From: Science Daily, April 12, 2017
According to these scientists, we may have underestimated the contribution of the arctic and Antarctic to the carbon cycle. It was previously believed that the release of carbon from melting glaciers was due to the release of frozen organic material. However, this study found that much of it is actually due to bacterial living in these newly melted glacial streams.
We spent a good deal of time on the carbon cycle in class and how a carbon cycle could possibly exist outside of our world. This could be a whole new factor to consider.
This article is more of a brief summary of this study rather than a full analysis. As this study is in its very early stages, it could be that there simply isn’t more information known yet. Clearly, this article was written assuming that the audience had a decent background in the carbon cycle and global warming.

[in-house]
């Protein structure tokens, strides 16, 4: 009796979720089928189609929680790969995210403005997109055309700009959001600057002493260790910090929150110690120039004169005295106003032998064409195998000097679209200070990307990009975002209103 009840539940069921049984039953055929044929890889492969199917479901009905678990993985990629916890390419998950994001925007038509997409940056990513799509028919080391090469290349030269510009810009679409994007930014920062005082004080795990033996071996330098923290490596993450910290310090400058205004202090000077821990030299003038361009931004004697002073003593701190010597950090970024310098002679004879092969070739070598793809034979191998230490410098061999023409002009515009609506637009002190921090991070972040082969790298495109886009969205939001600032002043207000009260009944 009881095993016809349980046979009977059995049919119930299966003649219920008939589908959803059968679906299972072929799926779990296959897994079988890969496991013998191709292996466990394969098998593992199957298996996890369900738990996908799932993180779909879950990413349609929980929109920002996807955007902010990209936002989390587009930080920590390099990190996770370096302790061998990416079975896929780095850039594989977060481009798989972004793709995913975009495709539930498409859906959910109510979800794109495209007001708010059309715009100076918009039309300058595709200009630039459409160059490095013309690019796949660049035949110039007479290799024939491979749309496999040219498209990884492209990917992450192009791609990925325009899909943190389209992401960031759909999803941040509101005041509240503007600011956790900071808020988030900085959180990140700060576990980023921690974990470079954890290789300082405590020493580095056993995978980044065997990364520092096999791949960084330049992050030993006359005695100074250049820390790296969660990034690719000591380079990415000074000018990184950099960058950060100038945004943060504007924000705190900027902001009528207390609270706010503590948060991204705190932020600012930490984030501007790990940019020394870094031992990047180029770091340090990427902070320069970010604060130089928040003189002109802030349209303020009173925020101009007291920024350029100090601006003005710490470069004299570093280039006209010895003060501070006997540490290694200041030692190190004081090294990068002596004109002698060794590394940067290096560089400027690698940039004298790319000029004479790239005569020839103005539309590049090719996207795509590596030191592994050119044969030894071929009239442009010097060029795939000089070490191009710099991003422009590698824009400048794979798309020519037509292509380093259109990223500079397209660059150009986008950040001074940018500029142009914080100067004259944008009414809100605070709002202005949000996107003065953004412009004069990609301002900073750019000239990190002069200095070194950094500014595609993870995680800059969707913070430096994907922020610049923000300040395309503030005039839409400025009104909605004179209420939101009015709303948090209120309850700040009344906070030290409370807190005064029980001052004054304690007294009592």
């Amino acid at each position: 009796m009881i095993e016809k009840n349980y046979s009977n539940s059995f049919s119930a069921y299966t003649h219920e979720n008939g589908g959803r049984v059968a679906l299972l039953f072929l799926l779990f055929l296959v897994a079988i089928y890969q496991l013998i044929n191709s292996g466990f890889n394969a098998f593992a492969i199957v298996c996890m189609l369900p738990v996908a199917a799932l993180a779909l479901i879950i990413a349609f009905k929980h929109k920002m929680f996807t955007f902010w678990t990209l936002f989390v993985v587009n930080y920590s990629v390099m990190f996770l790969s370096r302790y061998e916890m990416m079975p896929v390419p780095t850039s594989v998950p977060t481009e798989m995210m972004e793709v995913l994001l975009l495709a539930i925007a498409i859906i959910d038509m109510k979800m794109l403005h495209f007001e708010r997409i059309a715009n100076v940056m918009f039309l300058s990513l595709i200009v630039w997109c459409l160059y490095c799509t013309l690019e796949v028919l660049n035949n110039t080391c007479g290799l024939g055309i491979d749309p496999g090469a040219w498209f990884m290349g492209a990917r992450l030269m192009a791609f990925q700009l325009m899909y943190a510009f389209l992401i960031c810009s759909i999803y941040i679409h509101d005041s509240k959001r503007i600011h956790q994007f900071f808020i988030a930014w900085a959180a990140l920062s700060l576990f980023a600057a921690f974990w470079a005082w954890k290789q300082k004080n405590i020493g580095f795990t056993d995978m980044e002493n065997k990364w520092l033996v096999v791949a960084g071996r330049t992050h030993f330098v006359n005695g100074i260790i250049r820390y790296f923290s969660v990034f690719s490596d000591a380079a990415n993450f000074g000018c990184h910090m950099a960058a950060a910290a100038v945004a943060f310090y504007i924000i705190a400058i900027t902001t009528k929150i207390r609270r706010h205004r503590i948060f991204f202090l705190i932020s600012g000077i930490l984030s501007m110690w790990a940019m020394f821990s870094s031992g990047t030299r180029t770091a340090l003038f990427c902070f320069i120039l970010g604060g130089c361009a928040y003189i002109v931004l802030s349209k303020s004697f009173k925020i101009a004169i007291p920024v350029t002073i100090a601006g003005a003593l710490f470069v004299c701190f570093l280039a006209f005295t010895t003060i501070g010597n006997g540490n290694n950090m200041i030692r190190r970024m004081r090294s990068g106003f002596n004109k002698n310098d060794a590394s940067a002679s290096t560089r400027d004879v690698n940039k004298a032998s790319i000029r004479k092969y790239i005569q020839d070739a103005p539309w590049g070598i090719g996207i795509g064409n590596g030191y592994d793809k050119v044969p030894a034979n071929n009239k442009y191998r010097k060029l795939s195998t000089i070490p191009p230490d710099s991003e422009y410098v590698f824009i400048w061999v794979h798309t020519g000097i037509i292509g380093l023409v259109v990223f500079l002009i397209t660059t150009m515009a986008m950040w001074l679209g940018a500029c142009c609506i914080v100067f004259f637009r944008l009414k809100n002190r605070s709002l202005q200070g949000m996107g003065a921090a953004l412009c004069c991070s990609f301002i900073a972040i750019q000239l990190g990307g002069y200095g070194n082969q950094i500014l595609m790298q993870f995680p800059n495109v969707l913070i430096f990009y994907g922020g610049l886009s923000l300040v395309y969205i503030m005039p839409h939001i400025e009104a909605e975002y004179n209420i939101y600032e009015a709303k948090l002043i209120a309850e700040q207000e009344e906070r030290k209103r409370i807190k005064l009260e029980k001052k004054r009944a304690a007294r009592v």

I would like to know exactly what bacteria is growing in these extreme conditions, and how they got there. Were they already frozen in the ice and lying dormant or were they introduced somehow?
1 Comment for “Polar Glaciers May Be Home to Previously Undiscovered Carbon Cycle”
I agree that the target audience is meant to know something about what causes climate change and how the carbon cycle works because if we did not know that the release of CO2 into the atmosphere was a concern, we would not know the meaning of this article. To answer your question, I have found an article that suggests that the microbes have been trapped in the ice lying dormant until they are exposed to air and sun again. https://www.scientificamerican.com/article/melting-glaciers-liberate-ancient-microbes/